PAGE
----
1. ALLERGIES AND MEDICAL INFORMATION: This is one you are unlikely to forget, but you may need to be very specific about this information depending on your child and the babysitters’ experience with a particular condition or restriction. Your babysitter may not know that “lactose-intolerant” means no ice cream. If you have EPI pens in case of emergency, make sure they are not expired, that the babysitter knows where they are, how to administer one, and that she is comfortable giving one if there is an emergency. CPR and 1st Aid certification is always preferred.

Make sure your babysitter had a list of emergency phone numbers that includes your pediatrician and the Poison Control Center (1-800-222-1222).

2. BASIC SAFETY: Let your babysitter know where the fire extinguishers are located; where there is a flashlight in case of a power outage (make sure it has batteries); perhaps where the fuse box is. Let your babysitter know where the First Aid Kit is; where an extra car seat is, if you have one. Let your babysitter know if there are any “No-Kid Zones” in your house and if you have guns or other dangerous items, that they are inaccessible to children.

3. FOOD: This one is often related to allergies, but if your child has dietary restrictions – medically necessitated or choice of life-style – be specific about what your child may or may not eat. Your babysitter may not know gummy bears aren’t vegan. For babies and toddlers, you may want to reiterate which foods are common choking hazards. The more thorough you are, the less likely your angel is to convince her babysitter that mommy always gives her 3 desserts after lunch.

4. SPARE KEY: Have you ever locked yourself out of your house? Accidents happen, to babysitters too. If you prefer not to leave a key hidden outside somewhere, leave one with your neighbors, or leave one that the babysitter can clip-on his or her person on a keychain or clasp. If you have an alarm system, make sure your babysitter knows how to use it and how to disarm it. The last thing you need is your long-awaited romantic evening cut short because your babysitter and kids can’t get back inside the house; or worse, your babysitter and one of your kids can’t get back inside the house.

5. COMMUNICATION: How are you going to reach each other? Should the babysitter answer your home phone? Will you call her cell to check in? Do you want him to text you hourly updates? Send photos? This may also be a good time to tell your babysitter about your preference for pictures of your children being taken. Your babysitter may not know you didn’t want your adorable kids all over her Facebook page. Who should the babysitter contact if she cannot reach you? Does he have the contact information for the place where you will be? It’s crucial to everyone’s peace of mind that you know how to reach each other.

6. SCHEDULES: Do you have a routine or a rhythm? Tell your babysitter what a typical day or evening looks like and what your kids expect. The more consistent your babysitter is with your usual schedule and way of doing things, the easier things will go for your kids. Bedtime routines are especially important for younger children and infants and sticking to those routines can make putting your little one to bed a peaceful and calm experience, even in your absence.

7. EXPECTATIONS: In the world of babysitting, every family is different. You need to tell your babysitter what you expect and what falls under “babysitter’s responsibilities” in your home. Some families will tell their babysitter, “just have fun with the kids,” but then are appalled when the playarea is a mess when they come home. Be specific and be clear; don’t assume or imply. Can the babysitter load the dishwasher after dinner? Should the babysitter (and your kids) clean up all the toys before your come home? Do you want the babysitter to start a load of laundry once the kids are asleep?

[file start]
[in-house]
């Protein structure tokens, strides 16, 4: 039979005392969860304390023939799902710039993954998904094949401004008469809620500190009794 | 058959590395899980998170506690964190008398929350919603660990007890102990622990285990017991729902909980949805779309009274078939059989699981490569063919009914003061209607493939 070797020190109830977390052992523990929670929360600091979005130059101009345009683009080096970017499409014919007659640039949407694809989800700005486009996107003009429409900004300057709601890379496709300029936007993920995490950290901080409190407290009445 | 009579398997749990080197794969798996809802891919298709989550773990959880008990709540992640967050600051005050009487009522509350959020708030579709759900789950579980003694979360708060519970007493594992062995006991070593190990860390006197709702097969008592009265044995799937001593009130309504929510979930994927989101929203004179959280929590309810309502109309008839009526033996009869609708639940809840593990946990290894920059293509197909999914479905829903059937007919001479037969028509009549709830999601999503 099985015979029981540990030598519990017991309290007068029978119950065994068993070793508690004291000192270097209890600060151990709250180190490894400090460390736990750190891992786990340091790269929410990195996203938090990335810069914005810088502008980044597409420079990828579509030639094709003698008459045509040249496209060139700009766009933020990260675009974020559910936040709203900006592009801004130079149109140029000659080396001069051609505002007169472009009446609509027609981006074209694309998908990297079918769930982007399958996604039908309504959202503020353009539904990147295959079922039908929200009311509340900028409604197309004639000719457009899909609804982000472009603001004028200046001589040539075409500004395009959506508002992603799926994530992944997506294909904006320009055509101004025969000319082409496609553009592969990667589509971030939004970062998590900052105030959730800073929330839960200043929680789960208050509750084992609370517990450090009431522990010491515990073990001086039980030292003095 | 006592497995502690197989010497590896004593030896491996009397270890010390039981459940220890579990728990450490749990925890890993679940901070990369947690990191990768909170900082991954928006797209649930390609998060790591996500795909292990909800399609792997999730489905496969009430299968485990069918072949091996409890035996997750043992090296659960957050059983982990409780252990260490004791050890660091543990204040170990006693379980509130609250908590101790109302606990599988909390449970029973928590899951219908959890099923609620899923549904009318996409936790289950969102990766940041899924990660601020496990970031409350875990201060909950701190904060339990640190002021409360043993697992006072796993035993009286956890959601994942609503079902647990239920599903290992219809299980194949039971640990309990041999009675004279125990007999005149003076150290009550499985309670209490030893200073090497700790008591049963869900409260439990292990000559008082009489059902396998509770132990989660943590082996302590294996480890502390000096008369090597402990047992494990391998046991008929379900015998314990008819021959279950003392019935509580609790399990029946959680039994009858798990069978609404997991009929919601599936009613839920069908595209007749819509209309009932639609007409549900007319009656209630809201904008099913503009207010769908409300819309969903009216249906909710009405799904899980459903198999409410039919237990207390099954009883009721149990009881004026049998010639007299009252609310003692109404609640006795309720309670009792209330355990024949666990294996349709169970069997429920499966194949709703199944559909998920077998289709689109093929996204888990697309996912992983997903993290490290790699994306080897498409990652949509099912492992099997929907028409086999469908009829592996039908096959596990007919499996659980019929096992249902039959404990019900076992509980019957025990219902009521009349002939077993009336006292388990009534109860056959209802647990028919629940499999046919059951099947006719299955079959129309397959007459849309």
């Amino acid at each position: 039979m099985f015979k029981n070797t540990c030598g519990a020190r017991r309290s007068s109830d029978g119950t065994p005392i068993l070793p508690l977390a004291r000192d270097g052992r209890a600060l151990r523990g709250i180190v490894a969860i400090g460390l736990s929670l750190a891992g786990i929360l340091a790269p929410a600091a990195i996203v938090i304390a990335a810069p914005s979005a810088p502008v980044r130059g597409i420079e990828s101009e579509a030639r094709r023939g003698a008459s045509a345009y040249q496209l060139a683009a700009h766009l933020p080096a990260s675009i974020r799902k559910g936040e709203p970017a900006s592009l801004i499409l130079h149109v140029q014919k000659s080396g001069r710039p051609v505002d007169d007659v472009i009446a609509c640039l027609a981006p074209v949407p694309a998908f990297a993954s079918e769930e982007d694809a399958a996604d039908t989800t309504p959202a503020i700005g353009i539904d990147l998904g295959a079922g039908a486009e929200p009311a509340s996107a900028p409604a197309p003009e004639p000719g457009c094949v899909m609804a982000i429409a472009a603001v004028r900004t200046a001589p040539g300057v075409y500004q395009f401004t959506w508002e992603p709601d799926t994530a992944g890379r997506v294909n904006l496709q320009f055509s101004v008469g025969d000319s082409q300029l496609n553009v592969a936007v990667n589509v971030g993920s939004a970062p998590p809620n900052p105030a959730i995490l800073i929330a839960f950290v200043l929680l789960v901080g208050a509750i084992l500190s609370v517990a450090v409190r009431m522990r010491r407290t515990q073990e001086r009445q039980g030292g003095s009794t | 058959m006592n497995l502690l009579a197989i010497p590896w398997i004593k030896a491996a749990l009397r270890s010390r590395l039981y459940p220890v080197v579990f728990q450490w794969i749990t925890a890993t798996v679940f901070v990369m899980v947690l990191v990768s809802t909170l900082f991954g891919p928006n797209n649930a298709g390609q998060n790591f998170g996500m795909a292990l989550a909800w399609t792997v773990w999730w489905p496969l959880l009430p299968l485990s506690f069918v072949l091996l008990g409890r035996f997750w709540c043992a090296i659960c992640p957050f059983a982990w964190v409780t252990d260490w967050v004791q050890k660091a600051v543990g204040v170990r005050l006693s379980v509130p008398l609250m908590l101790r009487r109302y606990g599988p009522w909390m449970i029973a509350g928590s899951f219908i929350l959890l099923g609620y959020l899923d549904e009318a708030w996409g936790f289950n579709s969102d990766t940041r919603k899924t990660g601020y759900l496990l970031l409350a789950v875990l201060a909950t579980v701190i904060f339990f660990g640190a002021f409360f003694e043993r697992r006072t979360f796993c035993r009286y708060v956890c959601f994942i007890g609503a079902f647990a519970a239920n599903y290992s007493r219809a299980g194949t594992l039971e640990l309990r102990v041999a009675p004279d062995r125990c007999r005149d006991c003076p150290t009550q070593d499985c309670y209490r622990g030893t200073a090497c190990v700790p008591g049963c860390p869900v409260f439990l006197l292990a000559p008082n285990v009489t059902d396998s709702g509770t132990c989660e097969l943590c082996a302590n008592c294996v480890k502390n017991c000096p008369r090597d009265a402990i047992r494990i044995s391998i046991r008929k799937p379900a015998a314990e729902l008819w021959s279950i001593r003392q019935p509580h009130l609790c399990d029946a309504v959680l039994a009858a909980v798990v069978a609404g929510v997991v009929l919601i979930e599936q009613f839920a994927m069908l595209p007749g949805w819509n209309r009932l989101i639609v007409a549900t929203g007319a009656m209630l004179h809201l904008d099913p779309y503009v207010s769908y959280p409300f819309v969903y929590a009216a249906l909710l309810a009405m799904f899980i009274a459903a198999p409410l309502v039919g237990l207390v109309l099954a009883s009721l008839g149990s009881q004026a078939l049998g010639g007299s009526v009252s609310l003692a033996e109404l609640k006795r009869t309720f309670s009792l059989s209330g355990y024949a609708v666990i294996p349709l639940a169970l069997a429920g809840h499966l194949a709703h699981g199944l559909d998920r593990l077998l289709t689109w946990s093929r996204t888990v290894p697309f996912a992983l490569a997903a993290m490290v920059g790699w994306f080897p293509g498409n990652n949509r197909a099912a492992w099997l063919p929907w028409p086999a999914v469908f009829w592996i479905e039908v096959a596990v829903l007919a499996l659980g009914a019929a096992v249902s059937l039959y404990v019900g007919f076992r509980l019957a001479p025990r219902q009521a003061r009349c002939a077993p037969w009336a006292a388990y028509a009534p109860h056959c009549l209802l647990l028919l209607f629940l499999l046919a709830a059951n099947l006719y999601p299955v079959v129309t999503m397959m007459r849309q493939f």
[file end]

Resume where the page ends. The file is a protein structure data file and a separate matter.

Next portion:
Some babysitters focus only on the kids and do not consider housework, like laundry, to be any of their concern. So the best thing you can do is to ask your babysitter for what you want. And if it goes beyond being actively engaged with the kids, keeping them safe, and basic clean up, pay your babysitter accordingly. She is not your housecleaner and he is not your maid.

“House Rules” fall under this category, too. If there important rules that you are enforcing for your kids, let your babysitter know about them. Your babysitter may not know that the kids aren’t allowed to jump on your bed. Give your babysitter permission to call you for backup “phone parenting” if the kids aren’t listening to him. Also, talk to your kids beforehand, so that they know the consequences for not listening to their babysitter, who is there to keep them safe.

8. THE DOOR: Do you have a policy about your babysitter answering your door? Do you have neighbors, friends, or family that sometimes just drop by? What do you want the babysitter to do if someone comes over unannounced or unexpectedly?  Your babysitter may not know that the boy from across the street is a bully. Is there anyone that absolutely should not be coming by? What is the protocol if they do?

9. HABITS: Does your little cutie have any peculiar or precocious behaviors that the babysitter should be aware of? Kids go through a lot of different and curious phases: randomly taking off all their clothes; refusing to wear shoes; hiding things; hiding themselves; sticking things up their noses; eating things they are not supposed to (Play-doh, anyone?); refusing to eat; refusing to talk; and so on. It’s a good idea to give your babysitter a heads-up about anything that happens frequently enough to remark on.

10. PETS: Does Fido need to be walked? Does Muffy give love-bites? Scratch? Leave messy surprises? Need to be let out? Does anyone try to sit on/lick/sniff the baby? Does the baby try to sit on/pull on/yank on anyone’s tail?  Let your babysitter know what to expect from your furry family members too, and if she’s doubling as a pet babysitter, leave instructions, supplies, and vet info.

Most of the time, when you have a competent, experienced, and level-headed babysitter, everything is going to be just fine. The kids will have a blast, you will enjoy your evening out, or get your work done without distractions, or be able to focus on your meeting. But just in case the unexpected does happen, you’ll have helped make sure your babysitter will be ready to handle it.